Upper Falls (of the Yellowstone River)

Yellowstone National Park / Canyon, Wyoming, USA

About Upper Falls (of the Yellowstone River)


Hiking Distance: roadside; wheelchair
Suggested Time:

Date first visited: 2004-06-21
Date last visited: 2004-06-21

Waterfall Latitude: 44.71291
Waterfall Longitude: -110.49959

Upper Falls was the other major waterfall that we saw on the Yellowstone River.

We thought it tended to be overshadowed by the Lower Falls further downstream because it wasn’t plunging within the depths of the Grand Canyon of the Yellowstone River.

Uncle_Toms_Trail_029_06212004 - Upper Falls of the Yellowstone River
Upper Falls of the Yellowstone River

Nonetheless, this impressive 110ft waterfall held its own in terms of scenic allure, especially when we considered its power.

In fact, I’d bet there would be an entire state park or reserve devoted to just this waterfall had it been on its own outside the Yellowstone National Park boundaries.

To our knowledge, I don’t think it was possible to get down to the river level to see the falls at its base (or at least not possible from the obvious lookouts and trails sanctioned by the Park Service).

We’ve managed to experience this waterfall in a couple of ways, which we’ll get into below…

Experiencing Upper Falls – view from Uncle Tom’s Lookout

Uncle_Toms_Trail_032_06212004 - Upper Falls and the Chittenden Bridge from the car park for Uncle Tom's Trail
Upper Falls and the Chittenden Bridge from the car park for Uncle Tom’s Trail

The viewpoint near the Uncle Tom’s Trailhead and Lookout gave us the classic view of Upper Falls, which was just a few paces from the parking lot for the Uncle Tom’s Trail.

From the Canyon Junction, we drove south past the Chittenden Bridge (which was that bridge you see in the photo above that was upstream of the falls), and then we turned left onto the South Rim Drive.

After about 0.6 miles on the South Rim Drive, we reached the parking lot.

Once we parked the car, we headed towards the western end of the lot, and that was when we saw a trail that continued west and provided the frontal view of the Upper Falls.

We didn’t go very far on this trail, but I’d imagine the angle of the view would change (not necessarily for the better) the further west we’d go.

Experiencing Upper Falls – view from the brink

Upper_Falls_Brink_002_06212004 - Looking down the brink of the Upper Falls
Looking down the brink of the Upper Falls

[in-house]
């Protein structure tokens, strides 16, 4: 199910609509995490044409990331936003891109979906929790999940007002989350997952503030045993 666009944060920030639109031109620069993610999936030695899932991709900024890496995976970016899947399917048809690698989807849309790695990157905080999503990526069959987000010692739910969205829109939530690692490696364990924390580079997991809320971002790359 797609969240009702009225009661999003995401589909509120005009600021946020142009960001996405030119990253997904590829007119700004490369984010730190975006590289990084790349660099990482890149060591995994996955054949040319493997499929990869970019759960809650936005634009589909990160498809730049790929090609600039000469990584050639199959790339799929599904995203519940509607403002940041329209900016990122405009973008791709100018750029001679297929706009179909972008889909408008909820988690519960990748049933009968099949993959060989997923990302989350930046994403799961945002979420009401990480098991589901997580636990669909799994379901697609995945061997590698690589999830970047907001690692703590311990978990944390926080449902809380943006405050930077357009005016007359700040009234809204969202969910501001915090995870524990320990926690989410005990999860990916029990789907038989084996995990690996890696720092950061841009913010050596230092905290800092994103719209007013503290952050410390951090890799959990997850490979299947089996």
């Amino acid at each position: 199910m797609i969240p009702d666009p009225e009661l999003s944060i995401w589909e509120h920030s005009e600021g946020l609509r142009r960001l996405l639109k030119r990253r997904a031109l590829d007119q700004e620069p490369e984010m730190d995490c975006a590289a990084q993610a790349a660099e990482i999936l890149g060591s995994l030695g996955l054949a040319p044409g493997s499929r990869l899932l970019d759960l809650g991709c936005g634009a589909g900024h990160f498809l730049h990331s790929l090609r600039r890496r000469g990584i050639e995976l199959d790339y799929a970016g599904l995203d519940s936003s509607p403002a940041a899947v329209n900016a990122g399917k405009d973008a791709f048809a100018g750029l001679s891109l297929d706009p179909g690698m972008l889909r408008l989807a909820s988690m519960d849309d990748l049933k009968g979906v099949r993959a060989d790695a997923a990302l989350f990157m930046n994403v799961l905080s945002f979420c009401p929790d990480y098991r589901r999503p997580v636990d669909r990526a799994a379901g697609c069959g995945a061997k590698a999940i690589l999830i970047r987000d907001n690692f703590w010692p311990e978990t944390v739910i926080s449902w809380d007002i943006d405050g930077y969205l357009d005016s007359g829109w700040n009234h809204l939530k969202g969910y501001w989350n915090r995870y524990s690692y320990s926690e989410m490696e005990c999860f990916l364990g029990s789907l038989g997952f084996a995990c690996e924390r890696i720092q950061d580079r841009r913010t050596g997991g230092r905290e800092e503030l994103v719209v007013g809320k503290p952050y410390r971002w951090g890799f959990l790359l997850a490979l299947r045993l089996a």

As the name implied, we were able to get right up to the edge of the Upper Falls.

From there, we could appreciate the waterfall’s power as well as make feeble attempts at trying to communicate it in our awkward photos.

From the designated parking lot for the brink of the Upper Falls, we took a short trail that terminated at the overlook.

The parking area for this spot was at the end of a turnoff 1.7 miles south of the Canyon Junction (near Canyon Village) along the Grand Loop Road.

Authorities

Upper Falls resides in Yellowstone National Park near Gardiner in Park County, Wyoming. It is administered by the National Park Service. For information or inquiries about the park as well as current conditions, visit the National Park Service website.

Upper_Falls_brink_002_jx_08122017 - Looking down over the brink of the Upper Falls during our visit in August 2017
Upper_Falls_Brink_003_jx_06212004 - Looking upstream from the brink of the Upper Falls during our visit in June 2004
Uncle_Toms_Trail_036_06212004 - Portrait view of the Upper Falls with the Chittenden Bridge as seen from the Uncle Tom's Trailhead area during our visit in June 2004
Uncle_Toms_Trail_039_06212004 - Another look at the Upper Falls and the Chittenden Bridge as seen from the Uncle Tom's Trailhead area in June 2004
Uncle_Toms_Trail_046_06212004 - Contextual view of the Upper Falls and the Chittenden Bridge as seen from the Uncle Tom's Trailhead area in June 2004
Uncle_Toms_Trail_051_06222004 - Darker photo from a different time in the day when the Upper Falls was in shadow as seen from the Uncle Tom's Trailhead area in June 2004

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Upper Falls of the Yellowstone River is in the Canyon section of Yellowstone National Park.

All the ways to experience it described above were accessed from this fairly developed part of the park.

The Canyon Junction was on the Grand Loop Road about 15.4 miles north of the Lake junction (through Hayden Valley), 11.5 miles east of the Norris Junction, or 18.3 miles south of the Roosevelt Junction (over Dunraven Pass).

We managed to drive here via the Norris Junction approach, which itself was 13.3 miles east of the Madison Junction and 27.2 miles east of Yellowstone’s West Entrance near West Yellowstone, Montana.

For some context, West Yellowstone was 4.5 hours drive north of Salt Lake City. The Roosevelt Junction was over 2 hours drive (102 miles) from Bozeman via the North Entrance. The Lake Junction was over 2 hours drive (98 miles) north of Jackson Hole.

Tagged with: yellowstone river, yellowstone, canyon, uncle toms trail, brink, chittenden bridge, wyoming, waterfall, rockies, rocky mountains, park county



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Johnny Cheng

About Johnny Cheng

Johnny Cheng is the founder of the World of Waterfalls and author of A Guide to New Zealand Waterfalls. Over the last 2 decades, he has visited thousands of waterfalls in over 40 countries around the world and nearly 40 states in the USA.
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